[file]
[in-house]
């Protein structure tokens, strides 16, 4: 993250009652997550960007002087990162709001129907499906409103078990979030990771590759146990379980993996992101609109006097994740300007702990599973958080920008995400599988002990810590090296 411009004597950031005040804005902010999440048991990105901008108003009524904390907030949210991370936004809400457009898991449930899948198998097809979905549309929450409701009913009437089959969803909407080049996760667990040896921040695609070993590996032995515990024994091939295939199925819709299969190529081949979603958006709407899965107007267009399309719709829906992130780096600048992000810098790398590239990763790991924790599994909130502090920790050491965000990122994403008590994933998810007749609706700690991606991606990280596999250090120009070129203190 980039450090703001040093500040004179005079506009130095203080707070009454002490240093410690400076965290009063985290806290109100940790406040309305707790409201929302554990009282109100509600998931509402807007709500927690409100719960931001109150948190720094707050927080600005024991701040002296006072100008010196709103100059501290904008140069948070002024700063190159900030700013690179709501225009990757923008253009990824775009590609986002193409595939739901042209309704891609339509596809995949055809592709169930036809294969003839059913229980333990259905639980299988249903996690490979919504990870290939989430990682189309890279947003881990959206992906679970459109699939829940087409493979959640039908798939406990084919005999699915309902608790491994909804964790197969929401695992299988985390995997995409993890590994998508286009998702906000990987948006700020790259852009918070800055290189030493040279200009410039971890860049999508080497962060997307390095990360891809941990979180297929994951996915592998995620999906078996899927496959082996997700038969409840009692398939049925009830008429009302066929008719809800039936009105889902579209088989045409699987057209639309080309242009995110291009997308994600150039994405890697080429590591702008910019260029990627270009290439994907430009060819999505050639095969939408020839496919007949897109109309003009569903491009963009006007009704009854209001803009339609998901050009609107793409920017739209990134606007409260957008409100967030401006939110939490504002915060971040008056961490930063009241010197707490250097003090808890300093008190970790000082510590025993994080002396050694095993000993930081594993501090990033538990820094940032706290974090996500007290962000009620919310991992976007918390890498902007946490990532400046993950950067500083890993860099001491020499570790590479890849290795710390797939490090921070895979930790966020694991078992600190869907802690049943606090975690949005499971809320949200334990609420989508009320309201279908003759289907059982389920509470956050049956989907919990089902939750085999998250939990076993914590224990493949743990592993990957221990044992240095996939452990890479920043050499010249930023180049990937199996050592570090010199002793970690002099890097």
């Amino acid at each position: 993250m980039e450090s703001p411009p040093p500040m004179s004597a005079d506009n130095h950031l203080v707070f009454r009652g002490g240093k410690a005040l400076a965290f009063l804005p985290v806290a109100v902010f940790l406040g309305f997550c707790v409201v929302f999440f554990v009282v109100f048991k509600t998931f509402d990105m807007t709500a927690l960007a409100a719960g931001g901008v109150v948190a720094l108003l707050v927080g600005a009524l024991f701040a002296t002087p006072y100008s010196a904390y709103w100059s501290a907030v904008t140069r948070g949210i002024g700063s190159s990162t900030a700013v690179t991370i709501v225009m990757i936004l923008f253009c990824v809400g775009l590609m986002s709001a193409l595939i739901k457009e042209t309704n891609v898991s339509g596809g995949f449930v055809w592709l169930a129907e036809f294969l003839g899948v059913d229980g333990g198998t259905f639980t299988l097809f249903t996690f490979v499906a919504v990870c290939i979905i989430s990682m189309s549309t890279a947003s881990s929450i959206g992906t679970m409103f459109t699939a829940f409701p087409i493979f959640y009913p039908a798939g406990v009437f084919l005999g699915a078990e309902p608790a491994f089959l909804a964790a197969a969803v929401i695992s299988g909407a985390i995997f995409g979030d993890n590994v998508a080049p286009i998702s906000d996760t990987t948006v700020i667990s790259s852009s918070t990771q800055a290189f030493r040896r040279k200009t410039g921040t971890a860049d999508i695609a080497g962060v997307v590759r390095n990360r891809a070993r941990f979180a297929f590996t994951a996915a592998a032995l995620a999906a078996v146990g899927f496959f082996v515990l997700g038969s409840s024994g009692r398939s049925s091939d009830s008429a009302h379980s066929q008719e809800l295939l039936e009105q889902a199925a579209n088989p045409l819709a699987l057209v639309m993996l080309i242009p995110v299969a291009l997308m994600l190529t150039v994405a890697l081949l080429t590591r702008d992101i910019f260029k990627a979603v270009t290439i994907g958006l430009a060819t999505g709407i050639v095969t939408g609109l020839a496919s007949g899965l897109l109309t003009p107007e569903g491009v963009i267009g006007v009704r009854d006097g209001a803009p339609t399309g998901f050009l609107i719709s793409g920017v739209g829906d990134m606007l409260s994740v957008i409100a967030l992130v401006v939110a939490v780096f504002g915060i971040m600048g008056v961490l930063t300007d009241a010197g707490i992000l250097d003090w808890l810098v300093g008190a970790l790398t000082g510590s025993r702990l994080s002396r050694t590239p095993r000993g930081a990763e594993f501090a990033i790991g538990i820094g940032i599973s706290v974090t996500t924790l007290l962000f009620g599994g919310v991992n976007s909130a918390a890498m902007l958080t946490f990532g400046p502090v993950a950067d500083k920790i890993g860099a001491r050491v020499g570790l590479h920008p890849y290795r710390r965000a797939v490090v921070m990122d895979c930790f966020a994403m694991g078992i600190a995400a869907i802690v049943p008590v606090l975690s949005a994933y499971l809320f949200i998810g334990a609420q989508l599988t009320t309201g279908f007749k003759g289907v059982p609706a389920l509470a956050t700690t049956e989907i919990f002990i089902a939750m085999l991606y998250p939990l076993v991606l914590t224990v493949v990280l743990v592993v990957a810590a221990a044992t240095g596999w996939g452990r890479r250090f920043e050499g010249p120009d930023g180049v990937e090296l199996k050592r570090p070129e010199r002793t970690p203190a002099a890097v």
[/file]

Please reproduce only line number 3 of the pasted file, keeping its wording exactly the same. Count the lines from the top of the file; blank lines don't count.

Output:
């Amino acid at each position: 993250m980039e450090s703001p411009p040093p500040m004179s004597a005079d506009n130095h950031l203080v707070f009454r009652g002490g240093k410690a005040l400076a965290f009063l804005p985290v806290a109100v902010f940790l406040g309305f997550c707790v409201v929302f999440f554990v009282v109100f048991k509600t998931f509402d990105m807007t709500a927690l960007a409100a719960g931001g901008v109150v948190a720094l108003l707050v927080g600005a009524l024991f701040a002296t002087p006072y100008s010196a904390y709103w100059s501290a907030v904008t140069r948070g949210i002024g700063s190159s990162t900030a700013v690179t991370i709501v225009m990757i936004l923008f253009c990824v809400g775009l590609m986002s709001a193409l595939i739901k457009e042209t309704n891609v898991s339509g596809g995949f449930v055809w592709l169930a129907e036809f294969l003839g899948v059913d229980g333990g198998t259905f639980t299988l097809f249903t996690f490979v499906a919504v990870c290939i979905i989430s990682m189309s549309t890279a947003s881990s929450i959206g992906t679970m409103f459109t699939a829940f409701p087409i493979f959640y009913p039908a798939g406990v009437f084919l005999g699915a078990e309902p608790a491994f089959l909804a964790a197969a969803v929401i695992s299988g909407a985390i995997f995409g979030d993890n590994v998508a080049p286009i998702s906000d996760t990987t948006v700020i667990s790259s852009s918070t990771q800055a290189f030493r040896r040279k200009t410039g921040t971890a860049d999508i695609a080497g962060v997307v590759r390095n990360r891809a070993r941990f979180a297929f590996t994951a996915a592998a032995l995620a999906a078996v146990g899927f496959f082996v515990l997700g038969s409840s024994g009692r398939s049925s091939d009830s008429a009302h379980s066929q008719e809800l295939l039936e009105q889902a199925a579209n088989p045409l819709a699987l057209v639309m993996l080309i242009p995110v299969a291009l997308m994600l190529t150039v994405a890697l081949l080429t590591r702008d992101i910019f260029k990627a979603v270009t290439i994907g958006l430009a060819t999505g709407i050639v095969t939408g609109l020839a496919s007949g899965l897109l109309t003009p107007e569903g491009v963009i267009g006007v009704r009854d006097g209001a803009p339609t399309g998901f050009l609107i719709s793409g920017v739209g829906d990134m606007l409260s994740v957008i409100a967030l992130v401006v939110a939490v780096f504002g915060i971040m600048g008056v961490l930063t300007d009241a010197g707490i992000l250097d003090w808890l810098v300093g008190a970790l790398t000082g510590s025993r702990l994080s002396r050694t590239p095993r000993g930081a990763e594993f501090a990033i790991g538990i820094g940032i599973s706290v974090t996500t924790l007290l962000f009620g599994g919310v991992n976007s909130a918390a890498m902007l958080t946490f990532g400046p502090v993950a950067d500083k920790i890993g860099a001491r050491v020499g570790l590479h920008p890849y290795r710390r965000a797939v490090v921070m990122d895979c930790f966020a994403m694991g078992i600190a995400a869907i802690v049943p008590v606090l975690s949005a994933y499971l809320f949200i998810g334990a609420q989508l599988t009320t309201g279908f007749k003759g289907v059982p609706a389920l509470a956050t700690t049956e989907i919990f002990i089902a939750m085999l991606y998250p939990l076993v991606l914590t224990v493949v990280l743990v592993v990957a810590a221990a044992t240095g596999w996939g452990r890479r250090f920043e050499g010249p120009d930023g180049v990937e090296l199996k050592r570090p070129e010199r002793t970690p203190a002099a890097v």